For Day Three of Fractal Week we have our youngest fractal, first described in the mid-sixties. This fractal curve goes by many names “The Harter-Heighway Dragon”, “The Dragon Curve” or “The Jurassic Park Fractal”. This last name refers to this fractal’s most well known appearance, on the section title pages in the book *Jurassic Park*, iterating a little more in each section. This is also probably the toughest fractal to draw this week, and also features our guest artist “The Little Red-Haired Girl.”

**Step One:** Draw a line. Rotate a copy of this line 90 degrees (clockwise) and attach it to the end of the first line.

The black line is our starting place, and the red line is the line we’ve rotated.

**Step Two:** We now have an L shaped line. Rotate a copy of this ENTIRE line 90 degrees, and attach it to the end as in Step 1.

The number of lines it takes to draw this fractal doubles with each iteration. It is important to always rotate a copy of the entire previous shape and attach it to the end of the previous iteration.

**Step Three:** We now have a backwards question mark. Rotate a copy of this ENTIRE line 90 degrees, and attach it to the end of the previous step.

Hopefully now you’re beginning to get the idea. This next iteration is where it gets a bit tricky.

**Step Four:** Repeat Step Three for the ENTIRE new line we’ve constructed.

As you can see our rotated segment intersects with the previous step to form a box. While the Dragon Curve never crosses itself, there are a number of intersections like the one in this step.

**Step Five:** Repeat Step Three for the ENTIRE new line we’ve constructed.

By five iterations we’re starting to get an idea of the whole shape. As in all of the previous drawings, the section in red is the rotated copy, and the black is the previous stage. Let’s see a couple more iterations:

**Step Six:** Repeat Step Three for the ENTIRE new line we’ve constructed.

**Step Seven:** Repeat Step Three for the ENTIRE new line we’ve constructed.

Here’s a drawing with two more repetitions or iterations (Stage 9 of the fractal, mirror image):

This fractal turned out to be very difficult to draw because of the number of times it curves back on itself. While the final product took only about 20-30 minutes to draw, both of us took a crack at it for hours. Two things are important in trying to do this yourself.

1) Draw the new stage in a different color or on a different piece of paper to always have the previous shape as a reference.

2) Remember you are rotating the entire previous step, and always attaching it to the end (like uncurling a ribbon). You want to maintain the same rotation and direction.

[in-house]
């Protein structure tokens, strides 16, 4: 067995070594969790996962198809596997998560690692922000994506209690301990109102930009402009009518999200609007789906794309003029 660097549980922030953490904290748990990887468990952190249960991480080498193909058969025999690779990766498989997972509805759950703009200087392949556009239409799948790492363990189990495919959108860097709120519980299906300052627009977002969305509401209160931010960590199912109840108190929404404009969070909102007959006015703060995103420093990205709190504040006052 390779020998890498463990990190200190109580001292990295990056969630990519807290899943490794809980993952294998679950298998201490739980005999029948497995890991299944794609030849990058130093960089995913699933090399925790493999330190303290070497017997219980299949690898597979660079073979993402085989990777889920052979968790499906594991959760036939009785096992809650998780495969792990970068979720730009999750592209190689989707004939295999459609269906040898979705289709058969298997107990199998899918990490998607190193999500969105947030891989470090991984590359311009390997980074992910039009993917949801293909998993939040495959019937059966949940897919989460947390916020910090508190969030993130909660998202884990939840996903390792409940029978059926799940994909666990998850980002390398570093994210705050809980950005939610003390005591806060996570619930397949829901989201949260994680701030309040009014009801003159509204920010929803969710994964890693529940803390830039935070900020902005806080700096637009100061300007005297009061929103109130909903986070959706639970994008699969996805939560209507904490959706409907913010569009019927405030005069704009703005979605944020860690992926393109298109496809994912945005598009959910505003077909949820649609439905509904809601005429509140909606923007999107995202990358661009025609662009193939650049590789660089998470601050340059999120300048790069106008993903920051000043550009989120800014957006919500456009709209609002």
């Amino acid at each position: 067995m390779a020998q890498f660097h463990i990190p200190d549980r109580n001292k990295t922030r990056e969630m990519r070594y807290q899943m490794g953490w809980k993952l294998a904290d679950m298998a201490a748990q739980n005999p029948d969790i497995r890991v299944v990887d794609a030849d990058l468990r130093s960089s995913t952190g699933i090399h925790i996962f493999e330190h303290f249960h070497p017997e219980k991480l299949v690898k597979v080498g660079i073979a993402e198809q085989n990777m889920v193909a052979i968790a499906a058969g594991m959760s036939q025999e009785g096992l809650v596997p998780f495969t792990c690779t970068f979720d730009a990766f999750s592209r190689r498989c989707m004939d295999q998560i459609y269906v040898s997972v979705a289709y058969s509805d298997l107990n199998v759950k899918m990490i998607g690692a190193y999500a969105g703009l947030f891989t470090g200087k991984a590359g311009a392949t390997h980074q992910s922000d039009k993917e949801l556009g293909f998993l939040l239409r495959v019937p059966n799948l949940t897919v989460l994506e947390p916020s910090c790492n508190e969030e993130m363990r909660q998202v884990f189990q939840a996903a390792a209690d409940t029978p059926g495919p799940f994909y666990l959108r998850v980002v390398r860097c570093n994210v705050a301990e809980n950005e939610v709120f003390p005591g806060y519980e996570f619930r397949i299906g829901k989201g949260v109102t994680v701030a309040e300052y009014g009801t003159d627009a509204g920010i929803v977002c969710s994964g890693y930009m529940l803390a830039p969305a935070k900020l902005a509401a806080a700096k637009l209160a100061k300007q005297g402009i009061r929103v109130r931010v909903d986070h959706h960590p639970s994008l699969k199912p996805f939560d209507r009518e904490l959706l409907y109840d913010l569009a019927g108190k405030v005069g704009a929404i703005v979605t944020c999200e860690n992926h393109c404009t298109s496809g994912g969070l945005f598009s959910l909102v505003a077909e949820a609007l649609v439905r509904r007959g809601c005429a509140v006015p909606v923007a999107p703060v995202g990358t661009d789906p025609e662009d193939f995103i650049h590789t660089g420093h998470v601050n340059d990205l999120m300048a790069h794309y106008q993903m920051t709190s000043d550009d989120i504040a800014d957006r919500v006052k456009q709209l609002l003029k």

Here’s a couple more iterations using a computer:

**13 Iterations:**

**16 Iterations:**

**Going Deeper (Dimension and Self-Similarity)**

The Dragon Curve is an example of a space-filling curve and has a fractal dimension of 2. This essentially means the dragon fractal is a shape, a 2D object, despite the fact it is a curve that never crosses itself and does not meet at the ends.

Also, as you can see from our illustrations above, each new stage of the fractal contains two copies of the previous stage. This is a slightly different kind of self similarity to the Sierpinski Triangle and Koch Snowflake, which look exactly the same no matter how far you zoom in.

Observe on the Koch Snowflake (image source: Wikipedia):

The Dragon curve, while not being exactly the same at all resolutions, still is constructed from previous iterations, and maintains the same basic shape.

**Sidebar:** Jeff Goldblum’s character in the movie Jurassic Park is a mathematician who specializes in Chaos Theory, related to the Chaos Game we played on Monday. While the Dragon Curve is a good choice for a book about dinosaurs, it is completely deterministic and not chaotic at all. The dragon will always be the same at various iterations. The Chaos Game, on the other hand, yields slightly different results each time, which resolve to the recognizable shape of the Sierpinski Triangle.

One more Fractal to go, our oldest fractal, The Hilbert curve. Any questions?

*Want some fractals you can color? You might like my new Adult Coloring Book: Fractals.*

Reblogged this on ewng.

No questions, but the Dragon Curve is totally badass. Just sayin’.

Thanks Brian. The Dragon Curve is one of my favorites. I’ve programmed it for my TI-83, VB code and C++.

No ben. you need to get a life. just sayin’.

jk dude its soo rad

George that was uncalled for. Very immature. Ben, I love it!

I find it hard to rotate things in my head for the drawing, so I find it much easier to draw by following the process in this video. It’s especially easy with a pencil available: https://www.youtube.com/watch?v=cnx8xw-nI9M

I love your series on fractals! My notebooks are filled with Koch variants and Sierpinskis.

Pingback: More Beautiful Math: The Dragon Curve | Let's Play Math!

Pingback: The Dragon Curve (and a bit on Fractals) « Three Standard Deviations above the Mean

Pingback: interessant: fractalen tekenen « diplomajaardinsdagcdo

Pingback: fractalen: wel leuk | We zen er bekan vanaf!

Pingback: [BTW] FAQ v.2014 | [BTW] : Ben Trube, Writer

This is fantastic thank you so much!